For some, the winter month can be miserable stretches of time where we’re given no choice but to hole up inside, keep the fire stoked, and try to stave off the effects of “cabin fever.” For those who love to spend time outside tending their garden, the winter months can be especially brutal. The frost and cold temperatures can make it really tough to grow anything. However, it can be done if you make the right choices. If you’d like to keep gardening through the winter months, here are some tips that can help you battle the harsh conditions.
Pick Your Plants
The key to growing plants in winter months is picking the right plants, to begin with. You’ll want to make sure that you’re planting something that is going to produce in the winter months. Some perennials might survive the winter, but that doesn’t mean it’s going to produce fruit or vegetables. Study what your potential plants will need in terms of temperature, humidity, sunlight, water, etc. You’ll soon find which plants are especially suited to winter growing in your specific zone.
Use A Green House
You’re probably not surprised to see this tip on the list. Greenhouses (specifically passive solar greenhouses). The greenhouses come in several different sizes and designs, and you have to be careful about how you set them up. For example, most greenhouses are built into south-facing slopes, with the north sides being heavily insulated.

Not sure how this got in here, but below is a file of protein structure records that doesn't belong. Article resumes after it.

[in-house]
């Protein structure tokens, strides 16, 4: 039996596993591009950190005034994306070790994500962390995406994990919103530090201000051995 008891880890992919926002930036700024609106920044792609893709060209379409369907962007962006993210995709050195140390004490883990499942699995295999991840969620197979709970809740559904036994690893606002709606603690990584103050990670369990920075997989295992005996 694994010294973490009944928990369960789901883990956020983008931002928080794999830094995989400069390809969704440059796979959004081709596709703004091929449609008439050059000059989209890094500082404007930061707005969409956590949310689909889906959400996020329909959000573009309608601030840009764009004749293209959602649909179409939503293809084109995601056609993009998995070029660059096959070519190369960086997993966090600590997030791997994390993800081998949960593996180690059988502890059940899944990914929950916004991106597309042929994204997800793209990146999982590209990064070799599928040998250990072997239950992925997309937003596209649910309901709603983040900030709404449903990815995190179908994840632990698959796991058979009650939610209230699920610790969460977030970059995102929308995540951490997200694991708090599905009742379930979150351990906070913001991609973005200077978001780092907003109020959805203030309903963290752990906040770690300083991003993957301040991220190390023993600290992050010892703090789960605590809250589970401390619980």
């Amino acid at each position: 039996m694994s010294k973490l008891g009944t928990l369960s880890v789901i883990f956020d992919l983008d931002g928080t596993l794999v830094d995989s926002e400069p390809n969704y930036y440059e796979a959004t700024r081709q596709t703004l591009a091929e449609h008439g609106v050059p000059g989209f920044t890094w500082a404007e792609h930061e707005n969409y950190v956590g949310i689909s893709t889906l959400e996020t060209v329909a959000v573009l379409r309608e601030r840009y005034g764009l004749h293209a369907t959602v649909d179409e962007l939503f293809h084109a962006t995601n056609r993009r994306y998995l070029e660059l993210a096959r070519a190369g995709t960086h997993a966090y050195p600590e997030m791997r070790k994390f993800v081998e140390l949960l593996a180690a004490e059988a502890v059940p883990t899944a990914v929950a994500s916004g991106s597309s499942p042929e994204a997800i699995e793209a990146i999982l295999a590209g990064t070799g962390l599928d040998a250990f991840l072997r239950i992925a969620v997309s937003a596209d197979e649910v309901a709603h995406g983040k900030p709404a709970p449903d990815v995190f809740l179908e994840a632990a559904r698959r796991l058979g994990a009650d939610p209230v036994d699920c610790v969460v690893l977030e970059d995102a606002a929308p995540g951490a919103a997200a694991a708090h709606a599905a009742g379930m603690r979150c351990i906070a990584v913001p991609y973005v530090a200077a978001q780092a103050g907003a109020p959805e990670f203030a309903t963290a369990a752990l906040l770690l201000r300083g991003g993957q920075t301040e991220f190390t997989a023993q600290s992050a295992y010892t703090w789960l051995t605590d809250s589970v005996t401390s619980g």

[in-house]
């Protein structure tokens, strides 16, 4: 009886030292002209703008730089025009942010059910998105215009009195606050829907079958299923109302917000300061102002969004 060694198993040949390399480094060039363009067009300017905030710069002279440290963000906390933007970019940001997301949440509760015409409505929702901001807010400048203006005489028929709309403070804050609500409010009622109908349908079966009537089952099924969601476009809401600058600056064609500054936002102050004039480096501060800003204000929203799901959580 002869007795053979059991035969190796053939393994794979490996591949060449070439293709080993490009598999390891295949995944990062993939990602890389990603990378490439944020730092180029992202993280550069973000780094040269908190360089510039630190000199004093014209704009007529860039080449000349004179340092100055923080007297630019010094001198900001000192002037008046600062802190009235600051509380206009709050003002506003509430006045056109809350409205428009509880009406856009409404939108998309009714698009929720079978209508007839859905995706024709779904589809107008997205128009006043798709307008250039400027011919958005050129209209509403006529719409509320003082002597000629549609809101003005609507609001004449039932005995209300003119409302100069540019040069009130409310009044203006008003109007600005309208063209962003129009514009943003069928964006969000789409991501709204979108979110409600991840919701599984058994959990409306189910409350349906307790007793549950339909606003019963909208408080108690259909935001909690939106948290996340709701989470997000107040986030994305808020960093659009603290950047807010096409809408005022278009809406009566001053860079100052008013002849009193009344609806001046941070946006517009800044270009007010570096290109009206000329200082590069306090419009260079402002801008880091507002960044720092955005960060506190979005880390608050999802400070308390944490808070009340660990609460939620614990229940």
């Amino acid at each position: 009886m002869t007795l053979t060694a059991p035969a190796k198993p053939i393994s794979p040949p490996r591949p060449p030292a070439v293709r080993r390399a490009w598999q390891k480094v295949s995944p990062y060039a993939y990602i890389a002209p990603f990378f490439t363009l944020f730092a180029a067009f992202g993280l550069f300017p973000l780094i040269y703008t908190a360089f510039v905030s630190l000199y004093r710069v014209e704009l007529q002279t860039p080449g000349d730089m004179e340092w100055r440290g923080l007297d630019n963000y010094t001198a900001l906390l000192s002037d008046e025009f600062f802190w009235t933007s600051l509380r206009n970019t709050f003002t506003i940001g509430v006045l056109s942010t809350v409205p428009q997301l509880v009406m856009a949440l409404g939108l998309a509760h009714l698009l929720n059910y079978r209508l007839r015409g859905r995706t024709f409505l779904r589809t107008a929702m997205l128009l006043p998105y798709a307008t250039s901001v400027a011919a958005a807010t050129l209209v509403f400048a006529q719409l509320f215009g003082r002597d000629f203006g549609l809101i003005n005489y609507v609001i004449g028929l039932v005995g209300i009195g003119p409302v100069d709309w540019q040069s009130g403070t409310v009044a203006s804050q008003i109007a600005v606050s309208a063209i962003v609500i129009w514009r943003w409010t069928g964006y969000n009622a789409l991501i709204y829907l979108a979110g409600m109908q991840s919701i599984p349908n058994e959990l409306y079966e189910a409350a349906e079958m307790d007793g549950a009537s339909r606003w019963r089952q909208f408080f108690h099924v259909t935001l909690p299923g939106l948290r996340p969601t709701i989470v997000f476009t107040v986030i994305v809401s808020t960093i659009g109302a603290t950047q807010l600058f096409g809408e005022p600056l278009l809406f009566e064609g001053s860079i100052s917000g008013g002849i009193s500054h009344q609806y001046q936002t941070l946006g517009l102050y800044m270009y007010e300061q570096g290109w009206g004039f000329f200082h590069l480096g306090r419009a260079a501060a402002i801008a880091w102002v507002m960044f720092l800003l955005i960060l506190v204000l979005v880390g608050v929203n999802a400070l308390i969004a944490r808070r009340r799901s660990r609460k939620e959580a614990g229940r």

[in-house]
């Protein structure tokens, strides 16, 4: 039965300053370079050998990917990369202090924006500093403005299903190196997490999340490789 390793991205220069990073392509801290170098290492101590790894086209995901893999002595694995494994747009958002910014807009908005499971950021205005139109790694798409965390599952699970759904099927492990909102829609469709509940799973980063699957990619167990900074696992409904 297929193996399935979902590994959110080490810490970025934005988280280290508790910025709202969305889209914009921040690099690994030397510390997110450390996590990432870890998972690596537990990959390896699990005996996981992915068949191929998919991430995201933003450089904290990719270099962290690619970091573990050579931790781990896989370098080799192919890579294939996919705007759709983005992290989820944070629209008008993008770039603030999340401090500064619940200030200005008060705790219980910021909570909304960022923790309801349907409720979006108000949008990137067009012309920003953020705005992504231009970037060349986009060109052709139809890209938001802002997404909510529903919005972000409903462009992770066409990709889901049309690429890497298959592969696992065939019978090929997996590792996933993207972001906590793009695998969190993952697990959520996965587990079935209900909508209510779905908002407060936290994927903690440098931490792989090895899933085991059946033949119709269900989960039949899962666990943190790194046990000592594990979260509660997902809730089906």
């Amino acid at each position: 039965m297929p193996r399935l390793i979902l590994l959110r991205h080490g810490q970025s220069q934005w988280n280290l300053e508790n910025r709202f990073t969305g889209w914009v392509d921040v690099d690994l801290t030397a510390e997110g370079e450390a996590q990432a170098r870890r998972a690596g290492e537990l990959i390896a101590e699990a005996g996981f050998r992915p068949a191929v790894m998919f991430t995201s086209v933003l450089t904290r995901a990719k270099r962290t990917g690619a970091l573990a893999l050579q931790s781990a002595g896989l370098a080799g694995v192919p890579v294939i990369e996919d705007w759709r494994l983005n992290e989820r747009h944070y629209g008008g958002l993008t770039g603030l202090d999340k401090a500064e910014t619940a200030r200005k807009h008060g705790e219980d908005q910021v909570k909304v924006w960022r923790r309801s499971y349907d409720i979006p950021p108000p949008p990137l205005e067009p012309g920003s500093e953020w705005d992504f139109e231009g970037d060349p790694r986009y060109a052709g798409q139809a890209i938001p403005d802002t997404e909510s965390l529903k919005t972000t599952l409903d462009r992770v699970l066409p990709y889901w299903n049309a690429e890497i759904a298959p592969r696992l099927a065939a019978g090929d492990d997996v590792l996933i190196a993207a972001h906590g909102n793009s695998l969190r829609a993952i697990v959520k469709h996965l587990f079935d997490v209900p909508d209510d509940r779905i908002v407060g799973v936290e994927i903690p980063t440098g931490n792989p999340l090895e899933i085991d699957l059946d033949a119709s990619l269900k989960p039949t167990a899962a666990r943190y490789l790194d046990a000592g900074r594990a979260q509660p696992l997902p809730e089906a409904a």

Be Aware Of Microclimates
A microclimate is simply an area of your garden with different humidity and temperature than the rest of your garden. Some areas of your garden will naturally be warmer (like south-facing walls and areas that are more sheltered, like around buildings and large stands of trees). These areas are better for growing plants in the winter. Also, areas that get a lot of shade from buildings or equipment can produce frost pockets and should be avoided when planting a winter crop.
Use Raised Beds And Mounds
A raised bed or mound of soil tend to retain heat in the late fall months and they’ll warm up faster in the springtime. Using mounds and raised beds wisely can definitely help extend your growing season. Be careful, though, because they do tend to dry out faster than planting in the ground. Going heavy with your mulch can help alleviate that.